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Comment Re:Smart (Score 5, Insightful) 276 276

The top range Tesla now is 270 miles per charge. How often do you drive more than 270 miles in a day? Be honest now. . . Because most of us rarely do that.

Recharging time. . . It takes 20 seconds to plug in your car in the evening. In the morning you have a full charge. That's way more convenient than going to the gas station.

If you're on the highway, taking that epic road trip, then yeah. . . You're screwed. It's gonna kill your soul when you have to stop for a 20 or 30 minute quick charge a couple of times during the long day's driving. And you totally weren't going to stop like that in your gas car, because you are a superhuman who never needs to rest, eat or use the bathroom.

I have no idea what "shitty little cars with no cargo" you are referring to. I thought the topic was Tesla? The Model S is a full-sized car with enormous cargo space, front and back. You can haul your drum kit in it.

Comment Re:The future of electric could be much brighter i (Score 1) 276 276

Battery swapping seems to me like an elaborate and costly solution to a non-problem. Most electric cars are simply going to be charged at home anyhow, most of the time, because that's most convenient. In the marketplace -- especially in the USA -- convenience usually wins out.

Comment Re:Snark on Detroit? (Score 1) 276 276

I wonder why people keep talking about how awful cars were in the 1970s? I'm old enough to remember those cars, but maybe I was too young to appreciate what was wrong with them.

To me the true automotive dark age was the 1980s, when most cars looked like a box stacked on top of a larger box with woefully underpowered motors, squeaked like a sack full of mice, and periodically left you stranded on the side of the road.

Comment Re:Smart (Score 5, Interesting) 276 276

CARB was convinced that Tesla demonstrated the ability to swap batteries, and CARB sets the rules for ZEV credits. Tesla have done exactly what they needed to do in order to meet CARB's bizarre diktats.

Now, can anybody explain to me why battery swapping is worth additional credits in the first place? CARB's mandate is supposed to be cleaner air. Swapping batteries doesn't make the air cleaner. They give three times the ZEV credits for hydrogen fuel cell vehicles as they do for battery electric vehicles -- even though both produce the same amount of pollutant emissions: none. Where's the logic?

Oh yeah. . . The logic is that Toyota -- by some measures the largest car company in the world (effectively tied with VW, last I heard) -- unloaded a truckload of cash to lobby CARB board members.

Comment Future Shock (Score 1) 484 484

We did wait about a century for battery technology to get better. Then NiMH batteries came along, and then the entire Li-Ion family of chemistries came along, and battery technology got a whole lot better.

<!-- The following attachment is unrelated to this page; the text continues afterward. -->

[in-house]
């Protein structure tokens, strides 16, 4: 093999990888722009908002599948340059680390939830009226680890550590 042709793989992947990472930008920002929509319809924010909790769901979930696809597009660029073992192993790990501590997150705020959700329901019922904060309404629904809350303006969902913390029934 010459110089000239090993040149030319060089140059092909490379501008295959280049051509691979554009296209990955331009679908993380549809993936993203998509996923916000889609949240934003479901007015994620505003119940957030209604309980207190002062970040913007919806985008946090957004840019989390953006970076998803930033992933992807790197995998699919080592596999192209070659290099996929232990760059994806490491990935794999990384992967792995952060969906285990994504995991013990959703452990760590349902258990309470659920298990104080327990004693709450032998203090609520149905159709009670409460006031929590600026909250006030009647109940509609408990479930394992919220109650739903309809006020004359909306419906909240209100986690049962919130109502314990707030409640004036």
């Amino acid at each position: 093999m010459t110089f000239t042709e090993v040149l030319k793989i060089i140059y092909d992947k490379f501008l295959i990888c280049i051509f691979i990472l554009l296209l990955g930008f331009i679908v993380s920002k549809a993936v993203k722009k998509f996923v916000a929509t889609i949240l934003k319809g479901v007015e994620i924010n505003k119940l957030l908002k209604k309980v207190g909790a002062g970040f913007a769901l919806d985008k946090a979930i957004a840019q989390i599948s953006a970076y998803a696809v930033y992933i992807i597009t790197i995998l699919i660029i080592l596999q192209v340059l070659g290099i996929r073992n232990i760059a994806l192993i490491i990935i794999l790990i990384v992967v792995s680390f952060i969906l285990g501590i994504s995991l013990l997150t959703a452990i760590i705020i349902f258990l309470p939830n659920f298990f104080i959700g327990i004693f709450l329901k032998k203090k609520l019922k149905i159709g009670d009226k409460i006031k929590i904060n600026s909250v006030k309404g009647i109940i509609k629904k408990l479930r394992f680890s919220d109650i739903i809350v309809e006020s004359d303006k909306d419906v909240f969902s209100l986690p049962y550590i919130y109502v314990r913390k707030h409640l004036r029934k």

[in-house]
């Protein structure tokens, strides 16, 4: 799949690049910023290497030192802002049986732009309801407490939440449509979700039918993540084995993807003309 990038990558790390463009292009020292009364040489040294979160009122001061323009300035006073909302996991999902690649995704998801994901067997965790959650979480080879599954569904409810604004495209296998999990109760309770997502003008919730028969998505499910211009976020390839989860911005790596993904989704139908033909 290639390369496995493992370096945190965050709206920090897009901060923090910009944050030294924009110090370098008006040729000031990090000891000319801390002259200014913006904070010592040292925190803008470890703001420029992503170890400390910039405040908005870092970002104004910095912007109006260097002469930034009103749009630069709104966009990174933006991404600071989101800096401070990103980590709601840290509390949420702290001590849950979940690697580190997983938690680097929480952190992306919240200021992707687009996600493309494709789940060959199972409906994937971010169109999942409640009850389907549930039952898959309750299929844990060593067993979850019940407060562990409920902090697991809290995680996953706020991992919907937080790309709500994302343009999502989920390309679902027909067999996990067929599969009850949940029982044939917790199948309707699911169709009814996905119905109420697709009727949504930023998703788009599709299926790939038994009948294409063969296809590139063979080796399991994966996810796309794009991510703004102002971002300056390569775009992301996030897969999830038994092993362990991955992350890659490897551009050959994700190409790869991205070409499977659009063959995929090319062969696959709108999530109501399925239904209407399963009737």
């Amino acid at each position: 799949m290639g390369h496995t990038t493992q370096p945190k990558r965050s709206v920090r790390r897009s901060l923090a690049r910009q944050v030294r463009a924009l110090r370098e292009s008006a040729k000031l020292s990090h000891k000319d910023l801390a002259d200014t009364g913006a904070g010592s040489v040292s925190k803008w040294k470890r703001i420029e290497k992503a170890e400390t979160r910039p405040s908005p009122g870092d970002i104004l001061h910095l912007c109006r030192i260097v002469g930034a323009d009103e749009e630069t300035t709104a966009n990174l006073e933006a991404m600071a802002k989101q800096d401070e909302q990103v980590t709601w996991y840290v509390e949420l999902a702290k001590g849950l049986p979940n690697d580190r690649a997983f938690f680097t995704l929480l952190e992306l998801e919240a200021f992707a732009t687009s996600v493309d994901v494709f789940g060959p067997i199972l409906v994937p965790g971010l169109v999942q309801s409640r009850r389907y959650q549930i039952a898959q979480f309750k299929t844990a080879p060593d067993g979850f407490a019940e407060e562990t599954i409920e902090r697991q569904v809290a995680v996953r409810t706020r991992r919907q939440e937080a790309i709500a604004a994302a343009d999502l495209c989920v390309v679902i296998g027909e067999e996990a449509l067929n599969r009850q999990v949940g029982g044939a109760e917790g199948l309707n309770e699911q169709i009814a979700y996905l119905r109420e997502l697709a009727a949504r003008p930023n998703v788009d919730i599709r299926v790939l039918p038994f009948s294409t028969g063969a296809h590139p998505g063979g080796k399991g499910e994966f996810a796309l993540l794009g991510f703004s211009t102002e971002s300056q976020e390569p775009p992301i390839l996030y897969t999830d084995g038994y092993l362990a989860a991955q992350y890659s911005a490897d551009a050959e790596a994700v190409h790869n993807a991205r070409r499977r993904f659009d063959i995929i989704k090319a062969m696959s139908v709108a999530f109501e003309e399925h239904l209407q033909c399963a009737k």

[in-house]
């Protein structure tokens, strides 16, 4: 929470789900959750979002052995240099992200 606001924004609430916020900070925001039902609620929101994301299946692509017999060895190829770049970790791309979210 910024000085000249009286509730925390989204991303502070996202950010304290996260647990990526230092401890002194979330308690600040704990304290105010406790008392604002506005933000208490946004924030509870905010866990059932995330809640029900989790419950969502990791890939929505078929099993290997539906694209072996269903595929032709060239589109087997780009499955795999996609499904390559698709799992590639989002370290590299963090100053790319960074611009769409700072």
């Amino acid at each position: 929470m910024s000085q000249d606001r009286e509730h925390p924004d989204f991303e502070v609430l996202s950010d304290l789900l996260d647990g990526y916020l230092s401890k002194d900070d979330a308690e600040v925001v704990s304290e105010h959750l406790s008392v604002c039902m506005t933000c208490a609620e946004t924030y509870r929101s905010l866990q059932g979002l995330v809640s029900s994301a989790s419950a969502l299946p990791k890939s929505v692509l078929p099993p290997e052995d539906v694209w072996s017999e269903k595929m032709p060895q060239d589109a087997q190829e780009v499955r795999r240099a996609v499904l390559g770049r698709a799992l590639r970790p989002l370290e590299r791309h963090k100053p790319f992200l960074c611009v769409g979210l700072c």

I wonder if this is a case of future shock? Sometimes technology leaves ingrained, conventional wisdom in the dust, and some people are very slow to acknowledge it. Example. . . I still encounter those who say solar power will never be anywhere near cost competitive with fossil fuels. For about fifty years solar was wildly expensive, then solar panel prices fell off a cliff. Some folks still haven't got the memo.

It'll probably be the same with fusion power. We sometimes forget in these discussions that fission plants are merely a stopgap technology until fusion is up and running. We've repeated the joke -- "Fusion power is 40 years in the future -- and always will be!" -- so often that we've all begun to believe it's more than a joke. We've got to the point where the only thing Joe Sixpack knows about fusion is that it's never really going to happen. Joe is going to get a big surprise someday.

Comment How much electricity do refineries use?? (Score 1) 188 188

I have to wonder if this study took into account the vast amounts of electrical power used to refine gasoline? Those refineries are some of the biggest users of grid power in the country. I've even heard it suggested (though I haven't seen a by-the-numbers breakdown) that it takes, on average, as much electrical power to refine a gallon of gasoline as it would take to power a BEV the same distance driven. If that's true -- or even in the ballpark -- then it could turn the conclusions of this study upside-down.

Comment Re:So many reasons (Score 1) 688 688

quote: ". . .you're talking about stopping every 200 to 300 miles to charge for six hours"

If you're gonna make this argument, at least try to get the numbers right. A Tesla Model S at the "Supercharger" station can go from zero to 100% charged in 75 minutes, not six hours. And that's the absolute worst case, because the charge rate does slow considerably as it nears full. Tesla recommend charging to 80%, which only takes 40 minutes. If your goal is to get to the next station, then adding 170 miles of range in about 30 minutes will usually do it.